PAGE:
Sexing Leopard Geckos
How To Sex Leopard Geckos
Sexing Leopard Geckos
Sexing leopard geckos is not a very difficult task if you know what you are looking for. The largest mistake new enthusiasts make is that they attempt to sex a leopard gecko before the gecko is old enough. As a result, the female they believed they had ends up being a male.
Leopard geckos are sexually mature around 10 months of age and can be bred the following season if they are of the proper weight. More information on breeding weight and other things you need to know can be found on our Breeding Preparations page.
Once the gecko has reached 5-6" in length, you can then reliably sex them. Unless you are experienced, sexing before the total length of the gecko reaches 5-6" is a gamble and may result in an inaccurate sexing.
When housing multiple leopard geckos together, it is crucial that you know the sex of the leopard geckos before they are placed together. Males will fight with one another over territory and this can result in both males being injured or even killed.
The physical characteristics of the male leopard gecko slightly differ from those of the female. When compared, male leopard geckos tend to be the heavier bodied sex. They also tend to have a broader head than the female. This method of sexing them however is completely unreliable.
To properly sex a male leopard gecko, there will be two unmistakable characteristics that stand out. The first will be the preanal pores found above the vent.
The preanal pores found on the male are used to excrete a wax-like substance that allows them to mark their territory. On occasion, you may even witness the wax being excreted. The preanal pores will have small tubes everted through each opening. If you look closely, you will see that a wax-like substance is present. The image above shows both the preanal pores of a male as well as the wax-like tubes that I am referring to.
Females are define by their lack of male characteristics. Typically females are not as heavily bodied as males, though there are some females that are extremely large. They also typically have heads that are not as broad as the heads found on males. Again, there are occasions where the females physical appearance based on size would certainly indicate that it were a male. This is the very reason that the comparison of body mass and size is not a reliable method for sexing leopard geckos.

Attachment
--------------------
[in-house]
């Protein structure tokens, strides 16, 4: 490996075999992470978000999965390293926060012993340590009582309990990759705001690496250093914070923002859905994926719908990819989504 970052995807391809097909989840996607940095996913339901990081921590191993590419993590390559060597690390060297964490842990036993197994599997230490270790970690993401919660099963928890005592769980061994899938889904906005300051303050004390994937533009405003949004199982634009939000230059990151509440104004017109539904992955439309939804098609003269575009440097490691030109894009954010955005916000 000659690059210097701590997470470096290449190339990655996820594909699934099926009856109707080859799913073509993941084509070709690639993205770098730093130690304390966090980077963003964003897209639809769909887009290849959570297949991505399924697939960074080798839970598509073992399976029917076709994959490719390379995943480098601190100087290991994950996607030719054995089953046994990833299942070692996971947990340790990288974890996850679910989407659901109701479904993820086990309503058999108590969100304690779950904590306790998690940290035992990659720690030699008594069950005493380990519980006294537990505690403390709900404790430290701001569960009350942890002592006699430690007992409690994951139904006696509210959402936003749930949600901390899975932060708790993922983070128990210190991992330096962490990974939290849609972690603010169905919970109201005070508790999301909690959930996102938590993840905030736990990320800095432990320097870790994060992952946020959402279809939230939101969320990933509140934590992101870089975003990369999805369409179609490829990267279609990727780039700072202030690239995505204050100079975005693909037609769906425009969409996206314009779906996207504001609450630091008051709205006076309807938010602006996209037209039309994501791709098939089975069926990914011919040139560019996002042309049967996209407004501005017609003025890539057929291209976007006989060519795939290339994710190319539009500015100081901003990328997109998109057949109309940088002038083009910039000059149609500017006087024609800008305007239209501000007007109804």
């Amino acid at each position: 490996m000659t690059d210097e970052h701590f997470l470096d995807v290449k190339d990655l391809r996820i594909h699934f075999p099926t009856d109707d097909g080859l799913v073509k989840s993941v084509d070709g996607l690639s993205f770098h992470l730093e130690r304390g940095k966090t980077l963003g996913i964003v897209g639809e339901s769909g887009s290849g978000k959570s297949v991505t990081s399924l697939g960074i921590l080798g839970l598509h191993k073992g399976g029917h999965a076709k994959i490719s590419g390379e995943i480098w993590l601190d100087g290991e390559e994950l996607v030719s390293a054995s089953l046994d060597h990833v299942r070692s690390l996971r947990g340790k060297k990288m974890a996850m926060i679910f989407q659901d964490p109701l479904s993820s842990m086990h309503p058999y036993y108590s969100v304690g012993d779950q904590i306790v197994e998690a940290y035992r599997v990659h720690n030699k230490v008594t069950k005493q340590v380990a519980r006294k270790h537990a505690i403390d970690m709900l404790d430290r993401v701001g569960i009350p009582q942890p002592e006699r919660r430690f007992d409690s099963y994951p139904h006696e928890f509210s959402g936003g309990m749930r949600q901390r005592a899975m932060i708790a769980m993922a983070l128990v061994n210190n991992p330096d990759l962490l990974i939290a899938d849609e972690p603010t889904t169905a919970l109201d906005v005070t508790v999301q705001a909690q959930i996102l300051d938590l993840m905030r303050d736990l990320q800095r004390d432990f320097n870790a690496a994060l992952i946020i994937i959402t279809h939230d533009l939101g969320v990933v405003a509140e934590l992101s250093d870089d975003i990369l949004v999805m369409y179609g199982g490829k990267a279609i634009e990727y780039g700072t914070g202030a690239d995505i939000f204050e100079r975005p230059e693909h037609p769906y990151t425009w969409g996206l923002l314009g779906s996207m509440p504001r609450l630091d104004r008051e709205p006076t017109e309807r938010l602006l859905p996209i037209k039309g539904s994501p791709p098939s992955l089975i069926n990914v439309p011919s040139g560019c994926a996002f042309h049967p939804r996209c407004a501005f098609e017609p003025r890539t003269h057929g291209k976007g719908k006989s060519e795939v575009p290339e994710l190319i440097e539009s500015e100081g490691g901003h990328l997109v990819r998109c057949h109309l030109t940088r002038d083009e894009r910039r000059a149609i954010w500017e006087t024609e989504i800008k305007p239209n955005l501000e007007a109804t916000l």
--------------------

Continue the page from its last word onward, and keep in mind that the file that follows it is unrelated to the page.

The actual sexing comes in the fact that female leopard geckos lack hemipenal bulges below the vent and their lack of preanal pores. Some females will have slightly noticeable preanal pores, but they are not nearly as prominent as they are in males. When sexing, look for both the hemipenal bulges as well as the preanal pores. If there are no hemipenal bulges, you have a female unless the leopard gecko was too young to sex accurately.
Temperature Sexing Leopard Geckos
If you are breeding leopard geckos, you have a wonderful tool at your disposal. Leopard geckos are capable of being incubated for sex. The first two - three weeks of a geckos incubation is when the animals sex will be defined. Based on the temperature in which you incubate, you can predetermine the sex of the leopard gecko with a 99% accuracy rating. This is often why you will see "temperature sexed male or female" when looking at various online breeder sites. This simply means the hatchling being sold was incubated for either male or female.
Temperature sexing is an invaluable tool for those working with leopard geckos to create new morphs and phases. Since males can not be housed together do to aggression, many breeders limit the number of males that they produce. This allows them to breed out harems of females that will hopefully have the genetic trait in which the breeder is attempting to work with or create.
The sex of a leopard gecko is determined in the first 3 weeks of incubation. Females are easily produced when the incubator is set at a constant 79-82° for the first 3 weeks of incubation. (80° is perfect for producing females.) At these temperatures, you will yield primarily females. Following those 3 weeks, the incubation temperature can be raised to 88-90°.
Males are best produced at temperatures of 88-91°.
A mix of both males and females is best produced when the incubator is running at 83-87°.
The temperature in which you incubate at also plays a few other roles in the development of the embryo. Please read our Temperature Effects On Incubation page for more information.
Author: Richard Brooks